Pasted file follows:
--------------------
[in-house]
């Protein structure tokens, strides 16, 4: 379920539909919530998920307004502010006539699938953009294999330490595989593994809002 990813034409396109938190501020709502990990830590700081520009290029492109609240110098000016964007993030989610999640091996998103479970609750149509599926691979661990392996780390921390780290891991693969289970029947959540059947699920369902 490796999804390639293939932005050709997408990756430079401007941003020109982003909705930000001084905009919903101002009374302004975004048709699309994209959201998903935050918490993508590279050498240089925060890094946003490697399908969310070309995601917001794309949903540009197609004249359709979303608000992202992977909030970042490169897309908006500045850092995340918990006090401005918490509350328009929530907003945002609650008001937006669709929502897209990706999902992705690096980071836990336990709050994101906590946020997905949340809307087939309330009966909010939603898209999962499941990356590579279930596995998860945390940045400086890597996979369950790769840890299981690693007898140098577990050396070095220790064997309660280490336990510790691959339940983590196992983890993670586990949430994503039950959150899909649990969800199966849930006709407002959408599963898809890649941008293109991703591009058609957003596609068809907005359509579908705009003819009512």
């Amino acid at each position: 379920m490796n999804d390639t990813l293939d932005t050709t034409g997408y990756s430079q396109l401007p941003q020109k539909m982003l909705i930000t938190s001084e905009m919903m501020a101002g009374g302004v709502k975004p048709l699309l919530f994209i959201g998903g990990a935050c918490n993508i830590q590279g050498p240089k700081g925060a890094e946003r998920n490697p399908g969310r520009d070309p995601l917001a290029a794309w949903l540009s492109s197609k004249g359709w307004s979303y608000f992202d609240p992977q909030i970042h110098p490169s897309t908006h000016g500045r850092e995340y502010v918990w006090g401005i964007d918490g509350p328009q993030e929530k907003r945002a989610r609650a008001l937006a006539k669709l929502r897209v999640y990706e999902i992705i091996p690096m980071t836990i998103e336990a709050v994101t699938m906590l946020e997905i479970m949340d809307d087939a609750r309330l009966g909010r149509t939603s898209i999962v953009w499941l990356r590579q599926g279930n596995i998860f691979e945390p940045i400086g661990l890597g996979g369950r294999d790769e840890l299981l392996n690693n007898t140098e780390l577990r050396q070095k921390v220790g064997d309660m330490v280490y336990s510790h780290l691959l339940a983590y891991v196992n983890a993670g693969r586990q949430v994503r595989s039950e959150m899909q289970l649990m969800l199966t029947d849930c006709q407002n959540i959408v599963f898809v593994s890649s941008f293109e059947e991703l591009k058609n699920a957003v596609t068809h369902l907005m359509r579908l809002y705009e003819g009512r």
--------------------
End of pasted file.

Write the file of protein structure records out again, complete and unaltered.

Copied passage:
[in-house]
């Protein structure tokens, strides 16, 4: 379920539909919530998920307004502010006539699938953009294999330490595989593994809002 990813034409396109938190501020709502990990830590700081520009290029492109609240110098000016964007993030989610999640091996998103479970609750149509599926691979661990392996780390921390780290891991693969289970029947959540059947699920369902 490796999804390639293939932005050709997408990756430079401007941003020109982003909705930000001084905009919903101002009374302004975004048709699309994209959201998903935050918490993508590279050498240089925060890094946003490697399908969310070309995601917001794309949903540009197609004249359709979303608000992202992977909030970042490169897309908006500045850092995340918990006090401005918490509350328009929530907003945002609650008001937006669709929502897209990706999902992705690096980071836990336990709050994101906590946020997905949340809307087939309330009966909010939603898209999962499941990356590579279930596995998860945390940045400086890597996979369950790769840890299981690693007898140098577990050396070095220790064997309660280490336990510790691959339940983590196992983890993670586990949430994503039950959150899909649990969800199966849930006709407002959408599963898809890649941008293109991703591009058609957003596609068809907005359509579908705009003819009512």
């Amino acid at each position: 379920m490796n999804d390639t990813l293939d932005t050709t034409g997408y990756s430079q396109l401007p941003q020109k539909m982003l909705i930000t938190s001084e905009m919903m501020a101002g009374g302004v709502k975004p048709l699309l919530f994209i959201g998903g990990a935050c918490n993508i830590q590279g050498p240089k700081g925060a890094e946003r998920n490697p399908g969310r520009d070309p995601l917001a290029a794309w949903l540009s492109s197609k004249g359709w307004s979303y608000f992202d609240p992977q909030i970042h110098p490169s897309t908006h000016g500045r850092e995340y502010v918990w006090g401005i964007d918490g509350p328009q993030e929530k907003r945002a989610r609650a008001l937006a006539k669709l929502r897209v999640y990706e999902i992705i091996p690096m980071t836990i998103e336990a709050v994101t699938m906590l946020e997905i479970m949340d809307d087939a609750r309330l009966g909010r149509t939603s898209i999962v953009w499941l990356r590579q599926g279930n596995i998860f691979e945390p940045i400086g661990l890597g996979g369950r294999d790769e840890l299981l392996n690693n007898t140098e780390l577990r050396q070095k921390v220790g064997d309660m330490v280490y336990s510790h780290l691959l339940a983590y891991v196992n983890a993670g693969r586990q949430v994503r595989s039950e959150m899909q289970l649990m969800l199966t029947d849930c006709q407002n959540i959408v599963f898809v593994s890649s941008f293109e059947e991703l591009k058609n699920a957003v596609t068809h369902l907005m359509r579908l809002y705009e003819g009512r």